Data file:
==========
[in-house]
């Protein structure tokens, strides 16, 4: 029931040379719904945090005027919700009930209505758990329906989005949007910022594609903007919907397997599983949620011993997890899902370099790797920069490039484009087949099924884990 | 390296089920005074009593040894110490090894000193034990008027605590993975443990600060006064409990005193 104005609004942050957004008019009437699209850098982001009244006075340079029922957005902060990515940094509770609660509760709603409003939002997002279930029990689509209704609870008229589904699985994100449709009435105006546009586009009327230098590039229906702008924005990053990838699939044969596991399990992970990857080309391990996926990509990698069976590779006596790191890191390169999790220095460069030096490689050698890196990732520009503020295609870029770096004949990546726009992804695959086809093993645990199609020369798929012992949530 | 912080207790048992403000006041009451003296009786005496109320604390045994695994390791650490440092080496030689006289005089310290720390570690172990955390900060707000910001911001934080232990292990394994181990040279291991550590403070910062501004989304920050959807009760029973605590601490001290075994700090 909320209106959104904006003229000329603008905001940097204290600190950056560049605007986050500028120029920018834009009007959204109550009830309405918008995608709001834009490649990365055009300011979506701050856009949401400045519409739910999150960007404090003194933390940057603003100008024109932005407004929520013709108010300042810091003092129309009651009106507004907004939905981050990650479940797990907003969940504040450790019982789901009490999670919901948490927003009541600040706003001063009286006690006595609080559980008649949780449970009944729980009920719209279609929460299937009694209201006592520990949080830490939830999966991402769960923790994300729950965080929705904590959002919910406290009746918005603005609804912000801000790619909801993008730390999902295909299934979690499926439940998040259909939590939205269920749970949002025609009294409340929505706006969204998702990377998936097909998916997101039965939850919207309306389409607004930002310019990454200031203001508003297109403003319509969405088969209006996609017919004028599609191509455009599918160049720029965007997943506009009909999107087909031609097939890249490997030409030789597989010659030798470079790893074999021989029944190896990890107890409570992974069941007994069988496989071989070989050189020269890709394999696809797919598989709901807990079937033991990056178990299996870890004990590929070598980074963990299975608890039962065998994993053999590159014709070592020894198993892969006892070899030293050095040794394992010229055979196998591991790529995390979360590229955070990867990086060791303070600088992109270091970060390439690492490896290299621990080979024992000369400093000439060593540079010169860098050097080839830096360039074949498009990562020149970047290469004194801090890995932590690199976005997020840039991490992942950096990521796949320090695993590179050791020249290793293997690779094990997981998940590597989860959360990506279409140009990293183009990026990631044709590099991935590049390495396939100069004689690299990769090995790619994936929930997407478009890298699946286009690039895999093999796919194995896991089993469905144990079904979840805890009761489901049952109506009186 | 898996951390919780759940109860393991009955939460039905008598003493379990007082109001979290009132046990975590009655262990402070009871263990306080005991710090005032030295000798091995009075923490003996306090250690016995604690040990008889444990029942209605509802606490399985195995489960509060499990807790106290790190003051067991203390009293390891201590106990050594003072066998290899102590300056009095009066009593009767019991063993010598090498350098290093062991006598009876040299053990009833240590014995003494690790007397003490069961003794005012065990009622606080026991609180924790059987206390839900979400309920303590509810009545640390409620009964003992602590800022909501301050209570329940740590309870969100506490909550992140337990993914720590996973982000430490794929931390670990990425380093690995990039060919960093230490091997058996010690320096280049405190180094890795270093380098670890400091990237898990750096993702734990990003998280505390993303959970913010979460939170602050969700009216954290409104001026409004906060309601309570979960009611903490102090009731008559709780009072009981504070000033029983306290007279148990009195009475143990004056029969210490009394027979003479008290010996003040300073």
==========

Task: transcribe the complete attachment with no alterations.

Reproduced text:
[in-house]
């Protein structure tokens, strides 16, 4: 029931040379719904945090005027919700009930209505758990329906989005949007910022594609903007919907397997599983949620011993997890899902370099790797920069490039484009087949099924884990 | 390296089920005074009593040894110490090894000193034990008027605590993975443990600060006064409990005193 104005609004942050957004008019009437699209850098982001009244006075340079029922957005902060990515940094509770609660509760709603409003939002997002279930029990689509209704609870008229589904699985994100449709009435105006546009586009009327230098590039229906702008924005990053990838699939044969596991399990992970990857080309391990996926990509990698069976590779006596790191890191390169999790220095460069030096490689050698890196990732520009503020295609870029770096004949990546726009992804695959086809093993645990199609020369798929012992949530 | 912080207790048992403000006041009451003296009786005496109320604390045994695994390791650490440092080496030689006289005089310290720390570690172990955390900060707000910001911001934080232990292990394994181990040279291991550590403070910062501004989304920050959807009760029973605590601490001290075994700090 909320209106959104904006003229000329603008905001940097204290600190950056560049605007986050500028120029920018834009009007959204109550009830309405918008995608709001834009490649990365055009300011979506701050856009949401400045519409739910999150960007404090003194933390940057603003100008024109932005407004929520013709108010300042810091003092129309009651009106507004907004939905981050990650479940797990907003969940504040450790019982789901009490999670919901948490927003009541600040706003001063009286006690006595609080559980008649949780449970009944729980009920719209279609929460299937009694209201006592520990949080830490939830999966991402769960923790994300729950965080929705904590959002919910406290009746918005603005609804912000801000790619909801993008730390999902295909299934979690499926439940998040259909939590939205269920749970949002025609009294409340929505706006969204998702990377998936097909998916997101039965939850919207309306389409607004930002310019990454200031203001508003297109403003319509969405088969209006996609017919004028599609191509455009599918160049720029965007997943506009009909999107087909031609097939890249490997030409030789597989010659030798470079790893074999021989029944190896990890107890409570992974069941007994069988496989071989070989050189020269890709394999696809797919598989709901807990079937033991990056178990299996870890004990590929070598980074963990299975608890039962065998994993053999590159014709070592020894198993892969006892070899030293050095040794394992010229055979196998591991790529995390979360590229955070990867990086060791303070600088992109270091970060390439690492490896290299621990080979024992000369400093000439060593540079010169860098050097080839830096360039074949498009990562020149970047290469004194801090890995932590690199976005997020840039991490992942950096990521796949320090695993590179050791020249290793293997690779094990997981998940590597989860959360990506279409140009990293183009990026990631044709590099991935590049390495396939100069004689690299990769090995790619994936929930997407478009890298699946286009690039895999093999796919194995896991089993469905144990079904979840805890009761489901049952109506009186 | 898996951390919780759940109860393991009955939460039905008598003493379990007082109001979290009132046990975590009655262990402070009871263990306080005991710090005032030295000798091995009075923490003996306090250690016995604690040990008889444990029942209605509802606490399985195995489960509060499990807790106290790190003051067991203390009293390891201590106990050594003072066998290899102590300056009095009066009593009767019991063993010598090498350098290093062991006598009876040299053990009833240590014995003494690790007397003490069961003794005012065990009622606080026991609180924790059987206390839900979400309920303590509810009545640390409620009964003992602590800022909501301050209570329940740590309870969100506490909550992140337990993914720590996973982000430490794929931390670990990425380093690995990039060919960093230490091997058996010690320096280049405190180094890795270093380098670890400091990237898990750096993702734990990003998280505390993303959970913010979460939170602050969700009216954290409104001026409004906060309601309570979960009611903490102090009731008559709780009072009981504070000033029983306290007279148990009195009475143990004056029969210490009394027979003479008290010996003040300073």